Q

We do not know what to make of present. The probability is, that he Mr. Ward. We will see him again. has been in the habit of acting ad link At present we do not much like him. bitum to the good folks in the counMr. Tayleure should study the art of try, and we know, from the story of confining himself within the limits honest Mr. Flamborough's picture, of becoming mirth,' and he may, that they like high colouring almost perhaps, become a favourite: he as well as truth, - sometimes, it is wants a little refining, however, at said, even better.

REPORT OF MUSIC.

No. XVIII.

ART certainly vies this year with 80 wonderful a display of vocal power, nature, in protracting her processes; conjoined with such high and touchfor we were just meditating on the ing physiognomical expression. “Her

propriety of summing up the pro- eye," said a gentleman to Monsieur gress of improvement--of reaping, as Vallebrêque (the husband of Madame it were, our musical harvest-of esti- Catalani), " is Jove's own lightmating the general growth and bulk, ning, her face a whirlwind, and her and casting up the balance of our singing, the explosion of a volcano.” gains and losses, when lo! Madame On the 16th, the concert took place, Catalani appears, like a portentous the admission being fixed at one comet, and increases indefinitely, guinea. This distinguished person while she also delays the promise of may, perhaps, have some title to make the season.

Her performance, like such a demand ; but we must 'menthe King and his coronation, super- tion, incidentally, that this inordinate sedes all the other topics of science. price of tickets has this year been When she left this country she was demanded by two or three persons, pre-eminent; now she returns to it, and those foreigners, whose accomthe world of art will be curio to plishments entitle them to no such discover whether she is still greater; assumption. We see in this a type or whether those faculties and powers of the character of the age. The which then seemed too vast to enjoy principle of exclusion is creeping into addition, bave undergone any, and music, as well as into every thing what changes. In order to form a else. Madame Catalani selected more accurate judgment, it were ne- four songs: Della Superba Roma, a cessary that we should present a new composition of the Marquis Samsketch of this wonderful singer's at- pieri, an Italian virtuoso of great tainments when she quitted Eng- reputation; an air written for the land: but this cannot be done in a violin with variations by Rode, to slight manner; and we must content which words were appended ; a reourselves by referring those of our citative and air, Mio Bene, by Pureaders who take sufficient interest citta; and the famous bass song int in the subject, (and who that is music Mozart's Figaro, Non piu andrai ; cal does not?) to the elaborate de- with the first verse of God Save the scription of Madame Catalani's at- King, by way of finale. The other tributes and acquirements in the first parts of the concert were two or volume of The Quarterly Musical Ma- three instrumental pieces; two bass gazine and Review.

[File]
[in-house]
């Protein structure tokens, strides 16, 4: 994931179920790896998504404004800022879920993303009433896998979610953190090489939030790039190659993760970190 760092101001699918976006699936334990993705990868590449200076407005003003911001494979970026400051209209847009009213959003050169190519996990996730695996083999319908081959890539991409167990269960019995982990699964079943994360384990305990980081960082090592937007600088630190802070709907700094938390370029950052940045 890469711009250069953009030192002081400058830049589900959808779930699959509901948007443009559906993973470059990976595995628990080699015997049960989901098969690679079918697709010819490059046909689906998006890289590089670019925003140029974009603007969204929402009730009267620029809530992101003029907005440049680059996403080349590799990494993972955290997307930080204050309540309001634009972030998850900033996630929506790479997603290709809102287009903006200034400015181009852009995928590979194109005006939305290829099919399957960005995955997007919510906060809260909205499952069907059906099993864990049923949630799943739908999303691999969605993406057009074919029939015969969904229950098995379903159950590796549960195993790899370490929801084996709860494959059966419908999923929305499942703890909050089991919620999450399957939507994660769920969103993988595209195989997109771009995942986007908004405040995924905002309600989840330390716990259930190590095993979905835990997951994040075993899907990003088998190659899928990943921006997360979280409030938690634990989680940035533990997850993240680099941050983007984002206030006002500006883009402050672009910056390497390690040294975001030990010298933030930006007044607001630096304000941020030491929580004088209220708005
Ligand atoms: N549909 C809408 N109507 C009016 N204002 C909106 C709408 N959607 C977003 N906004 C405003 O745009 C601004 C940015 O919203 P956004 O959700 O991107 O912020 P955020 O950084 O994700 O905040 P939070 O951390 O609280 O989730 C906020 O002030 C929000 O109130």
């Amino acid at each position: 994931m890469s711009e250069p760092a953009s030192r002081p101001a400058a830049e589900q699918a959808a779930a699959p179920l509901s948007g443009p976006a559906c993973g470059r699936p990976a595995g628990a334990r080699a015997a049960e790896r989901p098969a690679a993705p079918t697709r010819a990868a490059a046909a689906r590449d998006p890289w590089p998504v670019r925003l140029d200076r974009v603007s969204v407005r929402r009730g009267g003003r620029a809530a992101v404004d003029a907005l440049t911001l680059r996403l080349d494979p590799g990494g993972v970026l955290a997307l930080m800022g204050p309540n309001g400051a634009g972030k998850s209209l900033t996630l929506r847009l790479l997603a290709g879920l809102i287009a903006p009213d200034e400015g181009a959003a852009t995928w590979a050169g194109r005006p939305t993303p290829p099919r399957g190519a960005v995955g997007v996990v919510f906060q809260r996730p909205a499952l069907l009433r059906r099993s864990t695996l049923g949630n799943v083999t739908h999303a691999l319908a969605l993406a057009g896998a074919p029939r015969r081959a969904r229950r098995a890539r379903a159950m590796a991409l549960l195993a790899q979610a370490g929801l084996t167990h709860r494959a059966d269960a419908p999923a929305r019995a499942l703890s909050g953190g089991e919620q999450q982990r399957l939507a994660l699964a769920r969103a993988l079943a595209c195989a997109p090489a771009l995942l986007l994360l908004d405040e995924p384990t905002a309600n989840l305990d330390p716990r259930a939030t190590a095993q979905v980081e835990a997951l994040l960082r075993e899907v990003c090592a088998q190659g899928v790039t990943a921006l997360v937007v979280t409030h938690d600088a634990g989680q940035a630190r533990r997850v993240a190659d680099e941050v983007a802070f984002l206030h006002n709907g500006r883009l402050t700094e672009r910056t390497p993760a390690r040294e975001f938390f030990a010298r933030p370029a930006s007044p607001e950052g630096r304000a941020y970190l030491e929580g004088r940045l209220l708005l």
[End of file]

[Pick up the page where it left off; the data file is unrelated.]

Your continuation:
duets by Angrisani and Placci, and Madame Catalani arrived in Lon- a duet for the harp and piano-forte by don on the 10th, and a concert was the Misses Ashe, which those young announced for the 16th. But on Sa- professors performed with great taste, turday the 14th, there was a re- precision, and general excellence. hearsal of her songs at the Argyll But Catalani was all in all; and the Rooms, at which about 150 of the room, crowded with fashion, glitternobility and most eminent professors ing with stars, and graced by royalty and amateurs were allowed to be (the Dukes of Clarence and Campresent. We have never witnessed bridge, with the Princess Augusta,

and the Duchesses of Gloucester and Her choice of a comic bass song was Cambridge, being present), contained dictated, we presume, not so much no one who seemed willing to at- by singularity, as by the desire to tend to any other portion of the en- show her talents in a new style, and tertainment.